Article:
Although a history play, the best moments in Illyria’s rain-soaked, open-air production of Henry V were the marvellous comic scenes. With only five players and no scenery, the need for quick changes of clothes and character added to the sense of fun and informality. The reconstruction of Agincourt using a garden rake, a cricket bat and some toy arrows was ingenious. The drama and gravitas of the politics and war, however, were not overshadowed. James Dangerfield as Henry was powerful and imposing. And the weather gave an added realism to the grim “rainy marching in the painful field” of Act Four. The downpours forged a strong bond between soaked players and stoical, sodden audience – a band of brothers against the elements – which made for a quite memorable evening.
Brighton Evening Argos
The great speeches were made to come over perfectly – "Once more unto the breech" was done in the midst of real smoke, and "St Crispin's Day" was beautifully articulated. In fact, first-rate articulation and projection was a feature of every single performance.
Illyria has a well-earned reputation for its open air performances; using limited props, no microphones, amplifiers or scenery and encouraging the audience’s imagination. James Dangerfiled in the titular role did a superb job of juxtaposing the young and reckless King Harry’s complex character, shifting between willful, proud and hungry for war, to bouts of fear, anger and self-doubt as the Battle of Agincourt looms. He, and the other actors, were also adept at slipping from emotionally charged scenes to the mood-lightning escapades of the smaller players, such as Pistol, Nymph and Bardolph. The cast also had fun playing with stereotypes of the English, Irish, Scottish, Welsh and French, particularly in the battles scenes where they made the most of the limited production value, giving an extra air of authenticity in echoing how things would have looked from travelling troupes back in the Shakespearian era.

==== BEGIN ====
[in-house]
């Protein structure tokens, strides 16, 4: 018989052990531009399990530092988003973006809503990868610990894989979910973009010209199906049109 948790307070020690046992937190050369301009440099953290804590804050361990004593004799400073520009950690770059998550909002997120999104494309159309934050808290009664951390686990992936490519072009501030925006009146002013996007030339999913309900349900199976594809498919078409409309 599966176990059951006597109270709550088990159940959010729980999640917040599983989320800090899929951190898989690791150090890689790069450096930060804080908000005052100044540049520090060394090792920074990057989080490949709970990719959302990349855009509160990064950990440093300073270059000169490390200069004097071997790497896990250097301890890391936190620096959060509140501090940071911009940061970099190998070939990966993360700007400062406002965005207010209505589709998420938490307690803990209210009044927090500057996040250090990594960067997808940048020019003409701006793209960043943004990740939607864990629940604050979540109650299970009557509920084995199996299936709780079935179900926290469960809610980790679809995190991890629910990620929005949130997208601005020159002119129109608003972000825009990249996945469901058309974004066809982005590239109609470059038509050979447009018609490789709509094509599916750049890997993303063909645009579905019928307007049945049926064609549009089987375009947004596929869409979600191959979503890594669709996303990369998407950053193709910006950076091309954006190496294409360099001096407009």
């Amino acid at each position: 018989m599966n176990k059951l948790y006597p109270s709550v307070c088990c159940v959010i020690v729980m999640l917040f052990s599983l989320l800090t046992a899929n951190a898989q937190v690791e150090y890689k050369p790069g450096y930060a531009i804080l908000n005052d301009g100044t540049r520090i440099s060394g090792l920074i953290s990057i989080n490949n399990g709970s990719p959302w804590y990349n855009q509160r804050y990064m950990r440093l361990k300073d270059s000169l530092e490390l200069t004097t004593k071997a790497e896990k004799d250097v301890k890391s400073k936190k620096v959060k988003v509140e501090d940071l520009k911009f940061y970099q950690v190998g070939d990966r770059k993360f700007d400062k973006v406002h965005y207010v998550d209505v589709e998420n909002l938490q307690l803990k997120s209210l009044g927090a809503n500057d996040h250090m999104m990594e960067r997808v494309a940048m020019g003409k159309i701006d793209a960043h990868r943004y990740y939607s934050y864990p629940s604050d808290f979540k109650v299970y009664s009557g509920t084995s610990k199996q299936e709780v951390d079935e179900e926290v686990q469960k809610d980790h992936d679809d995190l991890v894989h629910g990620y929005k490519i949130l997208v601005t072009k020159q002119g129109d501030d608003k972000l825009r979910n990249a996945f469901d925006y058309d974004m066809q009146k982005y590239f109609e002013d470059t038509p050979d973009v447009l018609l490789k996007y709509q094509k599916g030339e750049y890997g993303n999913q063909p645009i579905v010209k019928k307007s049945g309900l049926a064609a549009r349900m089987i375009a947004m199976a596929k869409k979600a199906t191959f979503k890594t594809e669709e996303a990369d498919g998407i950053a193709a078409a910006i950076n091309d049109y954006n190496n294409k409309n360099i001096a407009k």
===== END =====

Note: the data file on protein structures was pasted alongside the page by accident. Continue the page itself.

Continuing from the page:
The Hague Online
Illyria’s performance of Henry V has all the qualities which have made Oliver Gray’s productions so popular. James Dangerfield in the title role produces an outstanding portrayal of a man imbued, to the point of obsession, with a belief in the importance of his kingship, his England and his words – and all these in God’s name. However this show is very far from a one man band and its success is based on very strong and typically Illyrian ensemble playing and a host of inventive and often comic touches. Wisely the cast of just five almost parody the battle scenes with mock arrows, swordfights and detached arms and legs, but the seriousness of the history-making Battle of Agincourt is always kept in view.